With Russian black bread, the rich taste of chocolate

RECIPE FINDER

January 13, 1993|By Ellen Hawks | Ellen Hawks,Staff Writer

Betty Ireland of Perry Hall requested a recipe for black bread that is similar to the delicious one served at the Cozy Inn in Thurmont. "It is sweet and tastes like it has chocolate in it," she wrote.

Of the recipes sent in, a Russian black bread was the choice of Chef Syglowski of the Baltimore International Culinary College, who tests recipes that have been submitted. Several of the recipes were similar, but he chose one from Caroline Clawson of Baltimore.

Clawson's Russian black bread

3 1/2 to 4 cups all-purpose flour

4 cups rye flour

2 cups whole bran cereal

2 packages active dry yeast

2 tablespoons instant coffee crystals

2 tablespoons caraway seed

1 tablespoon sugar

1 tablespoon salt

1 teaspoon fennel seed, crushed

2 1/2 cups water

1/3 cup molasses

1 cup butter or margarine

1 square (1 ounce) unsweetened chocolate

2 tablespoons vinegar

1 tablespoon cornstarch

1/2 cup cold water.

In a large mixer bowl, combine 3 cups all-purpose flour and 1 cup ofrye flour, the bran cereal, yeast, coffee crystals, caraway, sugar, salt and fennel.

In a saucepan, heat water, molases, butter or margarine, chocolate and vinegar until warm -- 110 to 115 degrees -- stirring constantly until chocolate and butter are almost melted. Add liquid to dry ingredients in a mixing bowl and beat a half-minute at low speed, scraping sides of bowl constantly. Then beat 3 minutes at high. By hand, stir in remaining rye flour and enough of the all-purpose flour to make a moderately stiff dough.

Turn out onto a lightly floured surface and knead 8 to 10 minutes, or until smooth and elastic. Dough may be slightly sticky. Shape into a ball and place in a greased bowl, turning once to grease the surface. Cover and let rise in warm place for 1 1/4 to 1 1/2 hours, or until almost double.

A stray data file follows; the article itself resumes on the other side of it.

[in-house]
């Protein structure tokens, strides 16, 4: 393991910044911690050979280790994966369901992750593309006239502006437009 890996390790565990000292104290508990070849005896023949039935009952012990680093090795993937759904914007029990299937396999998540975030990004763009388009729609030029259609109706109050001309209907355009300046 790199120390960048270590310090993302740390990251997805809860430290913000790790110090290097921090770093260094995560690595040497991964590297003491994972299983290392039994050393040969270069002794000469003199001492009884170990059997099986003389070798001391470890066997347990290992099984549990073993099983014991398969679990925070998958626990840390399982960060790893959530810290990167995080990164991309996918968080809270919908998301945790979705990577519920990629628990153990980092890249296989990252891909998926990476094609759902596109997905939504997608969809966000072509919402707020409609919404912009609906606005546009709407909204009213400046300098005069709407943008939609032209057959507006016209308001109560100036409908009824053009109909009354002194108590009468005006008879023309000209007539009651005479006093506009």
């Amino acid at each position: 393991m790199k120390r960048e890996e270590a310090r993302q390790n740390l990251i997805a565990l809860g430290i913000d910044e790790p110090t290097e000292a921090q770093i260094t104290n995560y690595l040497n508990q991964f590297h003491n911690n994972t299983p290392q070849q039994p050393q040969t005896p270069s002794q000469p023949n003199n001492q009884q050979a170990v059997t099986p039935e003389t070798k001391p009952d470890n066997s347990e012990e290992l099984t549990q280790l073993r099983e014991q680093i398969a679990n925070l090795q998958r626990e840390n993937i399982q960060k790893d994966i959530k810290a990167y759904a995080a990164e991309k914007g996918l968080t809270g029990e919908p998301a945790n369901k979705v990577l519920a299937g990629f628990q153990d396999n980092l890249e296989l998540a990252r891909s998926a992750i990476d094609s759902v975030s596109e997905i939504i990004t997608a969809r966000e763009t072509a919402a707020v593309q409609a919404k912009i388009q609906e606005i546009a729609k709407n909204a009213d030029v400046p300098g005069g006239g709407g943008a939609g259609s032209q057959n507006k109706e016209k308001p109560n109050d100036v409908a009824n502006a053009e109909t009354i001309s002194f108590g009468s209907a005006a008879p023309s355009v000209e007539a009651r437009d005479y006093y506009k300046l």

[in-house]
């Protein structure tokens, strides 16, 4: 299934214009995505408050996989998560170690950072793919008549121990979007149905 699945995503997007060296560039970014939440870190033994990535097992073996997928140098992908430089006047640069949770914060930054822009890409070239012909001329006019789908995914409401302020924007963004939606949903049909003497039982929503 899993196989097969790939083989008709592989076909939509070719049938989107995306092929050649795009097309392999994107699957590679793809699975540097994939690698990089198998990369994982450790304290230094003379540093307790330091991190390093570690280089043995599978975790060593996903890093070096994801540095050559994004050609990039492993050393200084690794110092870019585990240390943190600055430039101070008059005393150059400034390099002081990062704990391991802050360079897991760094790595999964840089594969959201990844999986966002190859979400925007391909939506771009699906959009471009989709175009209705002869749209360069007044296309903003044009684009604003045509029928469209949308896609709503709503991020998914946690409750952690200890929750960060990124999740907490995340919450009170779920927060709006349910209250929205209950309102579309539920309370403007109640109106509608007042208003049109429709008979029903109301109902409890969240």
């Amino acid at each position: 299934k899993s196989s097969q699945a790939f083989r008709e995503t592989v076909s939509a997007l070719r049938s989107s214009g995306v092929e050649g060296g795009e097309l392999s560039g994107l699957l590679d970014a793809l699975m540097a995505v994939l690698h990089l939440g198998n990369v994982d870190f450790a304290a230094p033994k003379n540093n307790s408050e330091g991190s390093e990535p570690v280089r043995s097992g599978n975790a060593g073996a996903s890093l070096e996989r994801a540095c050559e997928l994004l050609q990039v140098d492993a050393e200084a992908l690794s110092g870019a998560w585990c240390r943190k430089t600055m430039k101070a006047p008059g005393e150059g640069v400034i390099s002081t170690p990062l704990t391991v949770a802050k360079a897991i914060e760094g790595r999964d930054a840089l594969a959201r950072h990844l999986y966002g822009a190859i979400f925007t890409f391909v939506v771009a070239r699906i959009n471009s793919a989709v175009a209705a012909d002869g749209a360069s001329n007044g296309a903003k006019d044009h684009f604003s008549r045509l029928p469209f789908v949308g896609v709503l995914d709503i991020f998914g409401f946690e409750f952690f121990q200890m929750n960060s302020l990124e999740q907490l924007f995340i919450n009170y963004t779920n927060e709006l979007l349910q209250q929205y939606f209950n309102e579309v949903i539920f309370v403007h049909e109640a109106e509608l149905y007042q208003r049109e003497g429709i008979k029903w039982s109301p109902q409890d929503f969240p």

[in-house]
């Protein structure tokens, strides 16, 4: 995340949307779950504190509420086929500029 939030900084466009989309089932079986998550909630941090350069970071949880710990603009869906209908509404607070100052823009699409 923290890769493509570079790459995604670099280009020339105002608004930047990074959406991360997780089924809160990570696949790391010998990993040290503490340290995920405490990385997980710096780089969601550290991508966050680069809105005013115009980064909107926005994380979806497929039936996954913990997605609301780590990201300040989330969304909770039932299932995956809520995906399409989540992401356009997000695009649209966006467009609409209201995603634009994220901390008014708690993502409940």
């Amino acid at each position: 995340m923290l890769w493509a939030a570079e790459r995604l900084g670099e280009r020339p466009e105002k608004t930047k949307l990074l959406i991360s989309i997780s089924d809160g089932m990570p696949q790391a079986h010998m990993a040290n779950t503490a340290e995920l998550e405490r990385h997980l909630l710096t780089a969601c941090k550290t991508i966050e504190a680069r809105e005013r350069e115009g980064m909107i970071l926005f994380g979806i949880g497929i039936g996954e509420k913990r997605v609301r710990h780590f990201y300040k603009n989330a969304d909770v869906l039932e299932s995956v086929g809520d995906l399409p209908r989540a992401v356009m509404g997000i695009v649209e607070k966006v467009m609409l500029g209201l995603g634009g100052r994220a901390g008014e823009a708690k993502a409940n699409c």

Punch dough down and divide in half. Shape each half into a ball and place on a greased baking sheet. Flatten slightly with the palm of your hand. Cover and let rise in warm place 30 to 45 minutes, or until doubled. Bake in a 375 degree oven for 50 to 60 minutes, or until browned and bread sounds hollow when tapped. Remove from baking sheet and cool on wire rack. In a small saucepan, combine cornstarch and cold water and cook and stir until mixture thickens and bubbles. Cook a minute more and brush over the hot bread.

Note: Rye flour makes bread dough slightly stickier than if wheat flour were used. Also, some cooks add 3 ounces of chocolate instead of 1 ounce.

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Chef Syglowski, with the help of chefs and students at the Baltimore International Culinary College, tested this recipe.

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If you are looking for a recipe or can answer a request for a long-gone recipe, maybe we can help. Write to Ellen Hawks, Recipe Finder, The Sun, 501 N. Calvert St., Baltimore, Md. 21278.

If you send in more than one recipe, put each on a separate sheet of paper with your name, address and phone number. We will test the first 12 recipes sent to us.

Recipe request

* Florence Brooks of Baltimore wants a recipe for pickled mushrooms "like my older sister and her husband put up. My sons are driving me buggy for me to can some."

* Holly Layman of Owings Mills writes: "Help! I'm looking for a health muffin that is low fat, low sugar, maybe with oats, nuts or raisins, good for you and good tasting. Low calorie would also be good."

* Pat Hufnagel of Ellicott City wants two recipes. The first is for a soup like the one "served at the Olive Garden Restaurants called Pasta Vasule. The other is the house dressing of the Westview Lounge in Catonsville," she wrote.

* Marie Wingrove of Baltimore also wants two recipes. "See if any reader has a recipe for Pumpkin Walnut Cake, which appeared in The Sun about 25 years ago. Also I want a recipe for Cold Oven Pound Cake, which also appeared about the same time," she wrote.

* Karen Gillam of Cockeysville wants a recipe for beer bread that she says was made with self-rising flour and was great with soups and stews on cold winter days.

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